Saudi Arabia determined production would remain at current levels - as the largest producer in the group, they essentially set the policy. Several smaller members reportedly wanted to curb supply to raise prices, largely because a huge part of their country's economy runs off of the money generated from oil sales. 

Today we're just watching product prices tank across the board, Crude is below 70 for the first time in almost 5 years. Today's trading alone saw a 9% decline in price. Yowza.

Crude closed out the day at 66.15, -7.54/bbl.

ULSD closed out -.1657 to 2.2308 for December and -.1679 to 2.1612 for January (this was the last day for DEC trading)

Gas closed off -.1312 to 1.9039 for December trading and -.1843 to 1.8276 for January. Under 2 dollars on the screen?! Its been quite some time since thats been the case!

There could be some interesting geopolitical and other ramifications from the record drops on commodities. Countries like Russia who base a lot of their economy on projected oil revenue are really feeling the decline, and we will have to see how long their economies can withstand the steep drop in renevue. 

Domestically, the resultant falling gas prices are a positive for consumers obviously. They can also be a huge relief to construction, manufacturing, and transportation companies, as well as general retailers.

Its said that every ten cent drop in the price of gasoline unlocks 3 billion dollars to be spent elsewhere. (According to Wells Fargo). We may get a quick confirmation or refutation of that theory when the numbers start rolling in on the prime shopping season that kicked off today with the infamous "Black Friday", the Superbowl of shopping. 

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Topics: CRUDE, OPEC, NYMEX

NYMEX Tanking Despite Inventory Draws

Posted by Kelly Burke on Nov 13, 2014 2:20:00 PM

Line charts depicting the stock market scattered on a table

 

The EIA inventory report for the week ending November 7 showed draws in Crude & Distillates, with a build in gasoline. Crude drew down 1.7MMb and distillates drew down 2.8MMb, while gas built 1.8MMb.

Watching the screen though, you wouldnt think we showed draws - ULSD and RBOB are both dropping like the proverbial stone - both products had intraday lows well over 6 cents, with gas dropping down 8 for a few. 

UPDATE - ULSD close 2.3621 (-.0848) and Gas -.1054) - Yikes!! January& February gasoline closed under $2 at 1.9827, and 1.9899, respectively

So whats going on? Why even with a draw down on products, and once again heightening tensions in Russia/Ukraine are commodities dropping?

The jobless number report was higher than anticipated by about 10,000, but the numbers are still are hanging near a 14 year low so that ought not be a huge factor in either commodity numbers, or the stock market. The stock market, by the way, is retreating a little from it's record highs and hanging flat on the back of falling energy shares once again, due to falling prices.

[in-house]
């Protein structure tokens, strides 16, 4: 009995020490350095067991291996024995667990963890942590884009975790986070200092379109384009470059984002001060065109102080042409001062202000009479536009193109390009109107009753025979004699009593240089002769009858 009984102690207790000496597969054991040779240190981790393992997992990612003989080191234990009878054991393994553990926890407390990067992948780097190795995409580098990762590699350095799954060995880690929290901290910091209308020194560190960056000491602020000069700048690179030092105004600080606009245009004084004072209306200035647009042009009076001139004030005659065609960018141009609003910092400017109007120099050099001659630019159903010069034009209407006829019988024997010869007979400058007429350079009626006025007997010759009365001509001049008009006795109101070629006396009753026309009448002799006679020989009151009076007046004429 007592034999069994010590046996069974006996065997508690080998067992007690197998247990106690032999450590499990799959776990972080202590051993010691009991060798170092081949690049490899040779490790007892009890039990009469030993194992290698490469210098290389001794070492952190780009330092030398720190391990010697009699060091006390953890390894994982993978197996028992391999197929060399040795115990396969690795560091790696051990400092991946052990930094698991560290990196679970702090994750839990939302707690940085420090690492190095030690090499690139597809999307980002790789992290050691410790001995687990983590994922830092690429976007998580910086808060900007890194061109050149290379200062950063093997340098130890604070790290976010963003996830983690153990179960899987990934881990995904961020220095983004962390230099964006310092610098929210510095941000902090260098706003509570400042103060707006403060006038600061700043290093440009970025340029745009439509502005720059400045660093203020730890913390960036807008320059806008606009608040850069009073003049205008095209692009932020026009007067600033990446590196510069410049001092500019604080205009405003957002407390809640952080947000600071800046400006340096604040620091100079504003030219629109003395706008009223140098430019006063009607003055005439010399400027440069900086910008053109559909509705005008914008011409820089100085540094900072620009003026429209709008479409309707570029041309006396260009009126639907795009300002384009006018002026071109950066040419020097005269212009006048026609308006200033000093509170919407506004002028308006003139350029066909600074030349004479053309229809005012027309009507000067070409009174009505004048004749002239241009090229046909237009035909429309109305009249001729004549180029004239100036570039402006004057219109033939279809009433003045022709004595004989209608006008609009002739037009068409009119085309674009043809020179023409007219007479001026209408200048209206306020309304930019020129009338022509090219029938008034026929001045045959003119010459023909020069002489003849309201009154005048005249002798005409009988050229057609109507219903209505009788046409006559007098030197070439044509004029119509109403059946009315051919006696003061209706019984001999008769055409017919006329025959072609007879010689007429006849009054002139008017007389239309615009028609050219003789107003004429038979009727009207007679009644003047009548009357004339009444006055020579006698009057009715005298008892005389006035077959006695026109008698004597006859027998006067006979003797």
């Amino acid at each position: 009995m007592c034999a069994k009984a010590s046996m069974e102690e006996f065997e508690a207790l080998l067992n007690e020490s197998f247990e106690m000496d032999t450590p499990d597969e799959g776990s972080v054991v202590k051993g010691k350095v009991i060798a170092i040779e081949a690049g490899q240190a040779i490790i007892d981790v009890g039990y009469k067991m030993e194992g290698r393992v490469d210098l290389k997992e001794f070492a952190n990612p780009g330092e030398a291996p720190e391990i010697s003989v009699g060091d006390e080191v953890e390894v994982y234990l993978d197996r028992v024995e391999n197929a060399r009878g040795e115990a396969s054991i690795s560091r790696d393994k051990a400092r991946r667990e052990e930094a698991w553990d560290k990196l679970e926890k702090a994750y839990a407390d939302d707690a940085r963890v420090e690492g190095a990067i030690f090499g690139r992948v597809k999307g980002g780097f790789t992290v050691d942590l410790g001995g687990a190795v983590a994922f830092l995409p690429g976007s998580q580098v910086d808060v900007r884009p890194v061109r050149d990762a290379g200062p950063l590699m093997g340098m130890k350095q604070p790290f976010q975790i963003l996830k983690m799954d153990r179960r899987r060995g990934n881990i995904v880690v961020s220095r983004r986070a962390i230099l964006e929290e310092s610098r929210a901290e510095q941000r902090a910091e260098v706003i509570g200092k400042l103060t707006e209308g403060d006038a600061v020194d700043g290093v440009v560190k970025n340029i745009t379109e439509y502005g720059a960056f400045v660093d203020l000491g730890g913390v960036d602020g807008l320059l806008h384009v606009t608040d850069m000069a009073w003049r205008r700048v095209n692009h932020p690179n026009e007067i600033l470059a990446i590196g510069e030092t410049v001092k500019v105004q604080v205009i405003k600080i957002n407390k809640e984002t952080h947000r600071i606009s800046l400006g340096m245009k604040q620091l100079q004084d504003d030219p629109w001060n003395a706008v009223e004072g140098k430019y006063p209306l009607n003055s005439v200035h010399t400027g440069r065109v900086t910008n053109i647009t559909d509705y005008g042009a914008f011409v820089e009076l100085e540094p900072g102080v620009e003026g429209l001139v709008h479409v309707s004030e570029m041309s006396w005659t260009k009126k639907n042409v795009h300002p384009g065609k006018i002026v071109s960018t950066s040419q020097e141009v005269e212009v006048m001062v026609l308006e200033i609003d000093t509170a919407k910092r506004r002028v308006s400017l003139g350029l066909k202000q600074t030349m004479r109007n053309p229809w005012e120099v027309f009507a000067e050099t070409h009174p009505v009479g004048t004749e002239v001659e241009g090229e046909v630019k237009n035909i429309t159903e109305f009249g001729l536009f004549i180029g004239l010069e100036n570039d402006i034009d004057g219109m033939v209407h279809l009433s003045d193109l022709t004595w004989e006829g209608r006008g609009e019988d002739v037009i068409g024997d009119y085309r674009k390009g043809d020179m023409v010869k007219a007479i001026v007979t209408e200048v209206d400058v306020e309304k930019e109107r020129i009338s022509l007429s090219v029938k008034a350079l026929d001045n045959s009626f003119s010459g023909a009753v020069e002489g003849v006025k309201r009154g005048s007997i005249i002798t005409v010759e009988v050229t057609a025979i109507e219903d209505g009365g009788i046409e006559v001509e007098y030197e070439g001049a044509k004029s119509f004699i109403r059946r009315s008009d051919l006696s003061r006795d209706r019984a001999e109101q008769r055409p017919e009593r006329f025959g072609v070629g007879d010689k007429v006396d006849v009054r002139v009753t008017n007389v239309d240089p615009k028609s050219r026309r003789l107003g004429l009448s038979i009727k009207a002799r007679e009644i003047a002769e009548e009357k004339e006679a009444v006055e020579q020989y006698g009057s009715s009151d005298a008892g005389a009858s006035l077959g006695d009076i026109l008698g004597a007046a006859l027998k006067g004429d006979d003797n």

We still are in the same situation with OPEC and American production being sky high, and global demand due to economic growth being anemic at best, so the dismal supply demand situation is still at play.

Going out on a limb I would credit the extra oomph of todays drop off to lots of news regarding Keystone - with a bill being pushed through to the Senate that will actually make it to the floor, things are being shaken up on the energy front. Word is, in an attempt to save the seat of Landreiu, from Louisianna, who faces a runoff election challenge next month, Senate leader Reid has agreed to allow the legislation to the floor. 

Although most talking heads seem to think Obama will veto - still, the implication is that the midterms probably will be forcing some of the top energy agenda items through, and thats good news  - unless of course you fixed high, in which case dropping energy prices might start hitting you in the wallet very soon. 

How low can we go?

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Topics: Keystone XL, RBOB tumbles, NYMEX, Crude draws, EIA Inventories

NYMEX Flips on EIA Data, Stocks Continue to Surge

Posted by Kelly Burke on Nov 5, 2014 3:33:09 PM

 Line charts depicting the stock market scattered on a table
 
Analysts predicted Crude would build in the neighborhood of 1.2million barrels for the week ending October 31. The market hung flat until the report's release at 10:30 this morning and initially jumped up after.

The EIA data showed builds of only 0.5 MMbbls on Crude and draws in all other products. Distillates were down 0.7MMbbls, and Gasoline was down 1.3MMbbls.

The Market jumped up over 3 cents at 11 after the report came out, but has since backed off significantly with ULSD hanging up relatively flat (.0025 - .0049 range) and gasoline hovering up almost 2 cents (.0187) for most of the early afternoon.

The Dow, Nasdaq, and S&P 500 all surged into positive territory today. Historically, stocks tend to go up post Midterm elections as there generally is a lot of uncertainty leading up to them, and traders may have a clearer picture of what agenda items will be moved on and their results once the dust settles and the votes are cast.

Also, as we mentioned, the ADP report was good for October, which is always a positive.